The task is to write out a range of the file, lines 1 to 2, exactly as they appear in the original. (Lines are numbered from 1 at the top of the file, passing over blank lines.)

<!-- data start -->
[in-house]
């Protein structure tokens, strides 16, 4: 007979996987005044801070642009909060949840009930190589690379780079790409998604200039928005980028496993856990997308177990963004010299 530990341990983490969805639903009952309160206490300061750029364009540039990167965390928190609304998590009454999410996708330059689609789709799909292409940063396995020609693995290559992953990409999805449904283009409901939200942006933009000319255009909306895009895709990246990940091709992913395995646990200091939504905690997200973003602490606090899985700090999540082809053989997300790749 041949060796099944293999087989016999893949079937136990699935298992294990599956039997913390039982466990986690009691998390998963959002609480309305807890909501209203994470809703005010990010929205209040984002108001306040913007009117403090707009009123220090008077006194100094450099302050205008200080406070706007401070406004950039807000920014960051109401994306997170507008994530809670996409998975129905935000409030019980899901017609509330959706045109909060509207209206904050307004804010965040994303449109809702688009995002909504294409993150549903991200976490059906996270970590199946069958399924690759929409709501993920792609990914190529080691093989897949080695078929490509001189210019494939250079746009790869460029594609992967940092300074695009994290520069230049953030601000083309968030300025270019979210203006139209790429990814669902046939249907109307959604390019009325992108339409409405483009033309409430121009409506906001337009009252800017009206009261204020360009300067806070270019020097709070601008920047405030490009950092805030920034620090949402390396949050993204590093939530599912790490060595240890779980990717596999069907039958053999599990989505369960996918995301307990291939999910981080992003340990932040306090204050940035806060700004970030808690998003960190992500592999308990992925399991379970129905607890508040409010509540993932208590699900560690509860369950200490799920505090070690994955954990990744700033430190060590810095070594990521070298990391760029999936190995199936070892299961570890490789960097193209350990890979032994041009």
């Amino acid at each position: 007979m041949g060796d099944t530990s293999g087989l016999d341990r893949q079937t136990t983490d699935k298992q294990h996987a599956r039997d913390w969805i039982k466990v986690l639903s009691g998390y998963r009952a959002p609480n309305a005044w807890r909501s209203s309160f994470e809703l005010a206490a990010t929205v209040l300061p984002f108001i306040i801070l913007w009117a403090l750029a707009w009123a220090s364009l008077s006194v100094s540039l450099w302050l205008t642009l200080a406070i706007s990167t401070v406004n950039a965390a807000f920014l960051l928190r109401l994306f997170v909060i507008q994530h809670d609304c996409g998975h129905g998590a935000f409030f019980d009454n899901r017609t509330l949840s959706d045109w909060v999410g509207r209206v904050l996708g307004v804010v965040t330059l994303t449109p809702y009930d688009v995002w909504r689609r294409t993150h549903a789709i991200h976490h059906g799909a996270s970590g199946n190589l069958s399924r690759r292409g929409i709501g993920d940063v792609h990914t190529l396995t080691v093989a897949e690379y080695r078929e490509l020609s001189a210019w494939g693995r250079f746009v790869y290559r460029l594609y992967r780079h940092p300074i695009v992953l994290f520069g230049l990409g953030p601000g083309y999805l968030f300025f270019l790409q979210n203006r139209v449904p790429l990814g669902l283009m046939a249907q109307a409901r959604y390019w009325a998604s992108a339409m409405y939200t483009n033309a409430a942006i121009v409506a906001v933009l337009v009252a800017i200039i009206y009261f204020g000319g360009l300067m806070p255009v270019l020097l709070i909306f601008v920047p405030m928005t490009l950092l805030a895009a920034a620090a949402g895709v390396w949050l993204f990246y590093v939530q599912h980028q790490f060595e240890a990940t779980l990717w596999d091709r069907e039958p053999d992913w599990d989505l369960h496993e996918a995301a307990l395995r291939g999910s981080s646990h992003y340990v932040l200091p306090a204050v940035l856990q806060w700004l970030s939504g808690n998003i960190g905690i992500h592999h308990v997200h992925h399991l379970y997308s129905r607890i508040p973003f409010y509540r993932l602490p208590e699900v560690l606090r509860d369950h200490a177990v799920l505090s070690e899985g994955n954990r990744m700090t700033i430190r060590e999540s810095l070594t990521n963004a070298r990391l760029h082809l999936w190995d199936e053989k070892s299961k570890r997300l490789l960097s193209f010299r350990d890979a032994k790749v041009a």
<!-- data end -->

[in-house]
């Protein structure tokens, strides 16, 4: 007979996987005044801070642009909060949840009930190589690379780079790409998604200039928005980028496993856990997308177990963004010299 530990341990983490969805639903009952309160206490300061750029364009540039990167965390928190609304998590009454999410996708330059689609789709799909292409940063396995020609693995290559992953990409999805449904283009409901939200942006933009000319255009909306895009895709990246990940091709992913395995646990200091939504905690997200973003602490606090899985700090999540082809053989997300790749 041949060796099944293999087989016999893949079937136990699935298992294990599956039997913390039982466990986690009691998390998963959002609480309305807890909501209203994470809703005010990010929205209040984002108001306040913007009117403090707009009123220090008077006194100094450099302050205008200080406070706007401070406004950039807000920014960051109401994306997170507008994530809670996409998975129905935000409030019980899901017609509330959706045109909060509207209206904050307004804010965040994303449109809702688009995002909504294409993150549903991200976490059906996270970590199946069958399924690759929409709501993920792609990914190529080691093989897949080695078929490509001189210019494939250079746009790869460029594609992967940092300074695009994290520069230049953030601000083309968030300025270019979210203006139209790429990814669902046939249907109307959604390019009325992108339409409405483009033309409430121009409506906001337009009252800017009206009261204020360009300067806070270019020097709070601008920047405030490009950092805030920034620090949402390396949050993204590093939530599912790490060595240890779980990717596999069907039958053999599990989505369960996918995301307990291939999910981080992003340990932040306090204050940035806060700004970030808690998003960190992500592999308990992925399991379970129905607890508040409010509540993932208590699900560690509860369950200490799920505090070690994955954990990744700033430190060590810095070594990521070298990391760029999936190995199936070892299961570890490789960097193209350990890979032994041009």